Cisco's strategy also includes the harmonization of the various experiences – agent, supervisor, reporting, and administrator – to ease the migration to the cloud. It shared an immediate focus on scaling its Webex Contact Center platform. It announced support for 3,000 agents on a single tenant and plans to ramp to 35,000 agents on a single tenant by 2020.
Committed to the contact center market
Cisco reaffirmed its market leadership with over 3.6 million agents deployed and the number 2 position worldwide in agent count. It asserted its commitment to this market, stressing the investments it has been making, both in terms of acquisitions, the development of its Webex Contact Center cloud solution and the refresh of its legacy software.
I couldn’t write about this event without mentioning an inspiring presentation from T-Mobile’s Tamara Jensen. The company has adopted an innovative model with teams of 47 assigned to an area and accountable for all aspects of service in their territory. The model discussed in a Harvard Business Review article has reduced the company overall service cost by 13%, lifted its Net Promoter Score (NPS) by more than half, and reduced both its customer churn rate and employee attrition to record lows.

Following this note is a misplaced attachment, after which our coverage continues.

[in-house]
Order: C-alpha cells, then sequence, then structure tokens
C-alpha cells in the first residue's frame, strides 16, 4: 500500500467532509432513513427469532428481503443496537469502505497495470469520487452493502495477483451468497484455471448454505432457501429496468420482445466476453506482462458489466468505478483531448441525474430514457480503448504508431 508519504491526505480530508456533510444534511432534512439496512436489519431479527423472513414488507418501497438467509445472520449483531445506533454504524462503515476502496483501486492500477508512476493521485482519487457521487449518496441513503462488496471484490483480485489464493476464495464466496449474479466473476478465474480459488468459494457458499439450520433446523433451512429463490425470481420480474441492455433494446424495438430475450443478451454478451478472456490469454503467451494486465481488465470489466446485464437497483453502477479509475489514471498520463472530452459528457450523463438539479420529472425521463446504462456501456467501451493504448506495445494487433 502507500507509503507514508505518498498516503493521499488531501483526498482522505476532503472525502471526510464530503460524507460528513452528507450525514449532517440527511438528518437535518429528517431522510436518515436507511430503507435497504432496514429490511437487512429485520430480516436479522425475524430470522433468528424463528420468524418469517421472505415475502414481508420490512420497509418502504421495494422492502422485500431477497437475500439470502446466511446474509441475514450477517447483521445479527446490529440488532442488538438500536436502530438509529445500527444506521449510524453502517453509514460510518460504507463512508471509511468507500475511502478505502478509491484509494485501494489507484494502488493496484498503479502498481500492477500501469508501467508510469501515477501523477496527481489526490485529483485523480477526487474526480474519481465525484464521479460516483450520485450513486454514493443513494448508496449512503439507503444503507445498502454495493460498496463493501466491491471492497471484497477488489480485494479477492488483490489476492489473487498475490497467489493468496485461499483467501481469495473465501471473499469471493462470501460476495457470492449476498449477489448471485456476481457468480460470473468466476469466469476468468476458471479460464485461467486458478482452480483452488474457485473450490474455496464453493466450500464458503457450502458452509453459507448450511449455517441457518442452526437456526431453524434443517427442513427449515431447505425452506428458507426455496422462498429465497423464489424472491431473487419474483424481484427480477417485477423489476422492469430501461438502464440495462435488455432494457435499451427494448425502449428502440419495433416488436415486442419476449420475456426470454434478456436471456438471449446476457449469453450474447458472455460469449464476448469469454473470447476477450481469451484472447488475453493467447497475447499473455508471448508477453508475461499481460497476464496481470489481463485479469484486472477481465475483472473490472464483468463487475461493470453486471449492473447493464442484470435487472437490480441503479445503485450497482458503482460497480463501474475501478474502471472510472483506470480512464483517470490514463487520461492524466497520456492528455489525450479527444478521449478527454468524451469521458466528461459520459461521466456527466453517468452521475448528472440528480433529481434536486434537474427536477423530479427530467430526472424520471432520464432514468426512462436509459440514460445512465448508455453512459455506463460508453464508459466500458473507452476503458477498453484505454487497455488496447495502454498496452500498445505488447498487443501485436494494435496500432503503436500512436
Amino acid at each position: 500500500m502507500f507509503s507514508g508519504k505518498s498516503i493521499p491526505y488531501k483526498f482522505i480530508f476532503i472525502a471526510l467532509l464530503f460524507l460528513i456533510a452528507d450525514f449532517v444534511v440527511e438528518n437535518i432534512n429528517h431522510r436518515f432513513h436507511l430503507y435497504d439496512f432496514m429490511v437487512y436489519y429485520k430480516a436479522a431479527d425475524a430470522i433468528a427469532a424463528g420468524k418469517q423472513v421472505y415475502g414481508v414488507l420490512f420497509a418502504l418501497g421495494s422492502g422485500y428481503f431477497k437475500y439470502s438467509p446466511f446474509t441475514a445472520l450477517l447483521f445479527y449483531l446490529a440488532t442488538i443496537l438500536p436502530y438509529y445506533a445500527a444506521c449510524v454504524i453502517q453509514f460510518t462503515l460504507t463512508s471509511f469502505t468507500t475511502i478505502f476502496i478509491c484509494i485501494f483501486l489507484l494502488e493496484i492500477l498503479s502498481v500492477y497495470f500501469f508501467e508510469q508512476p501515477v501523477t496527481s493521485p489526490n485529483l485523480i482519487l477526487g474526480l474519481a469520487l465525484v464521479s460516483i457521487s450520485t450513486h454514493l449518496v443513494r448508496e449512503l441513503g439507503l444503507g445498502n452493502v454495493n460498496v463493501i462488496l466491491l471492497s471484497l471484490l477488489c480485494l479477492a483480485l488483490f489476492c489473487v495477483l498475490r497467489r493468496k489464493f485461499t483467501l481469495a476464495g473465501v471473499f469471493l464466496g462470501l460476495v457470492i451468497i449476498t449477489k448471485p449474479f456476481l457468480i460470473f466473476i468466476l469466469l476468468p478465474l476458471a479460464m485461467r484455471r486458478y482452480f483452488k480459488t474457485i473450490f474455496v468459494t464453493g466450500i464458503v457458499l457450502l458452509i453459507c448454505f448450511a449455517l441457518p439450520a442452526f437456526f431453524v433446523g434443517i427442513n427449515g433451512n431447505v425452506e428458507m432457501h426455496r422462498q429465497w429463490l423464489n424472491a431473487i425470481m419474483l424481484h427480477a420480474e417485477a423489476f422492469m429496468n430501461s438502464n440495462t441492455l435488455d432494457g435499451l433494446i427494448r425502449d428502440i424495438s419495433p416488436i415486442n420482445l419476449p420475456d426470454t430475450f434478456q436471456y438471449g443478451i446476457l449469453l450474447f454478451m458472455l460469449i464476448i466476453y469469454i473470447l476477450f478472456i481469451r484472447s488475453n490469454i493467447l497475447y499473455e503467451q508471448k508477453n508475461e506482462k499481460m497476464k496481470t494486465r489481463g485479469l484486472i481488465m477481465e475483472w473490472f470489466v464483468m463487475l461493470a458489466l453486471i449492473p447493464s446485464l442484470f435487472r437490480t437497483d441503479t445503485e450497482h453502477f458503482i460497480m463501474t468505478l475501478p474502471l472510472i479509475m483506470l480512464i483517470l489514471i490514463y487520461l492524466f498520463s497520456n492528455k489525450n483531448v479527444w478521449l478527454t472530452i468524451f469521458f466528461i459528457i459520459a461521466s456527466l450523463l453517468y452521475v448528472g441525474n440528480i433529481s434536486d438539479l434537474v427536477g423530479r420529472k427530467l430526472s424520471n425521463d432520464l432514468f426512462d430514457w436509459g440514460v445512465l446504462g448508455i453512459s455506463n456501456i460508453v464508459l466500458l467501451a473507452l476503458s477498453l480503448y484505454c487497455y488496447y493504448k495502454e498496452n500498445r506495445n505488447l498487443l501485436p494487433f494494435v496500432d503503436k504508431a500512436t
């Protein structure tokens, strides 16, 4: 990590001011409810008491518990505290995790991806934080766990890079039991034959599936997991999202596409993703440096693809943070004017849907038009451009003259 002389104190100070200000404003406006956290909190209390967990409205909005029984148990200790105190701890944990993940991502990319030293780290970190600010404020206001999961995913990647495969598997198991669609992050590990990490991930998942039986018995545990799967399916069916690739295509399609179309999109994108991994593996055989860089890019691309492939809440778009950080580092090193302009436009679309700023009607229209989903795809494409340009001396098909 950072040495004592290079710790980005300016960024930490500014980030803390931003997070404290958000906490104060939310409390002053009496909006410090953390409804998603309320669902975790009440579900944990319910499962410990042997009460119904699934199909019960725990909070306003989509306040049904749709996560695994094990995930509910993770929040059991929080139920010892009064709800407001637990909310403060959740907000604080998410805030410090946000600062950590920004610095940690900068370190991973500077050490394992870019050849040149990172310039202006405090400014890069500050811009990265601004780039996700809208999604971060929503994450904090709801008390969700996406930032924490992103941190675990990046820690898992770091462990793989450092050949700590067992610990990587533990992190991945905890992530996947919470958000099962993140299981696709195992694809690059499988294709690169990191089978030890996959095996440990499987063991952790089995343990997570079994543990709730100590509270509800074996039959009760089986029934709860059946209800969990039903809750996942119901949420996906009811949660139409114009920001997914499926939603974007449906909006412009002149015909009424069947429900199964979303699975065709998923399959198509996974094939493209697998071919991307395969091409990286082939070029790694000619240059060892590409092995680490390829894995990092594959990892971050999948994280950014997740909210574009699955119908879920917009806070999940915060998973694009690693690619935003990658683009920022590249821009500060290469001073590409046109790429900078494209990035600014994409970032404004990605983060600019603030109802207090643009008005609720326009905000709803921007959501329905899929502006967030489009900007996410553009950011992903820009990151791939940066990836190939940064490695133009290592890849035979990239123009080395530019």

After the “Spark” years during which contact centers had taken a back seat, the event allowed Cisco to demonstrate its vision and commitment to this business to its customers and partners. It needs to continue to flesh out the evolution details of its various product lines.
Disclosure: I am CMO for Servion, a Cisco partner in which Cisco has a minority stake